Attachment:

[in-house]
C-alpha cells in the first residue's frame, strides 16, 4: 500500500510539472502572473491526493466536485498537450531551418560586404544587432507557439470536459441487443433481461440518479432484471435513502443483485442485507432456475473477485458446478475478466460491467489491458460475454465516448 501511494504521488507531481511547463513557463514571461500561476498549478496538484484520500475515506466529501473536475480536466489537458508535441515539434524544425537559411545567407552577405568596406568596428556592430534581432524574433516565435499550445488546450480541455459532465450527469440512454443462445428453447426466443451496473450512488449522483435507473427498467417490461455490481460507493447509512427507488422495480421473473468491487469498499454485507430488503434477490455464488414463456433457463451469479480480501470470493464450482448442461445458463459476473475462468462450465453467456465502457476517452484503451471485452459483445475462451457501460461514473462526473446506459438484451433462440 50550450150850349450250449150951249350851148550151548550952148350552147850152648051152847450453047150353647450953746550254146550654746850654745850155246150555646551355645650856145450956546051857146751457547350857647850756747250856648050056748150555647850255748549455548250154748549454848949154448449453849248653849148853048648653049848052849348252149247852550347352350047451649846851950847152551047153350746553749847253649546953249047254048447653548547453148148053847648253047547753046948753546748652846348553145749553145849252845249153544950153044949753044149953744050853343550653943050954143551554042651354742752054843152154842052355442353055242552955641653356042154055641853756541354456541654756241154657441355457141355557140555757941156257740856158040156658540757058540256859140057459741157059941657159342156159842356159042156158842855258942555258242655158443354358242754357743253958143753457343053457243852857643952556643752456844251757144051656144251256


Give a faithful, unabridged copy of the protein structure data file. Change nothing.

[in-house]
C-alpha cells in the first residue's frame, strides 16, 4: 500500500510539472502572473491526493466536485498537450531551418560586404544587432507557439470536459441487443433481461440518479432484471435513502443483485442485507432456475473477485458446478475478466460491467489491458460475454465516448 501511494504521488507531481511547463513557463514571461500561476498549478496538484484520500475515506466529501473536475480536466489537458508535441515539434524544425537559411545567407552577405568596406568596428556592430534581432524574433516565435499550445488546450480541455459532465450527469440512454443462445428453447426466443451496473450512488449522483435507473427498467417490461455490481460507493447509512427507488422495480421473473468491487469498499454485507430488503434477490455464488414463456433457463451469479480480501470470493464450482448442461445458463459476473475462468462450465453467456465502457476517452484503451471485452459483445475462451457501460461514473462526473446506459438484451433462440 50550450150850349450250449150951249350851148550151548550952148350552147850152648051152847450453047150353647450953746550254146550654746850654745850155246150555646551355645650856145450956546051857146751457547350857647850756747250856648050056748150555647850255748549455548250154748549454848949154448449453849248653849148853048648653049848052849348252149247852550347352350047451649846851950847152551047153350746553749847253649546953249047254048447653548547453148148053847648253047547753046948753546748652846348553145749553145849252845249153544950153044949753044149953744050853343550653943050954143551554042651354742752054843152154842052355442353055242552955641653356042154055641853756541354456541654756241154657441355457141355557140555757941156257740856158040156658540757058540256859140057459741157059941657159342156159842356159042156158842855258942555258242655158443354358242754357743253958143753457343053457243852857643952556643752456844251757144051656144251256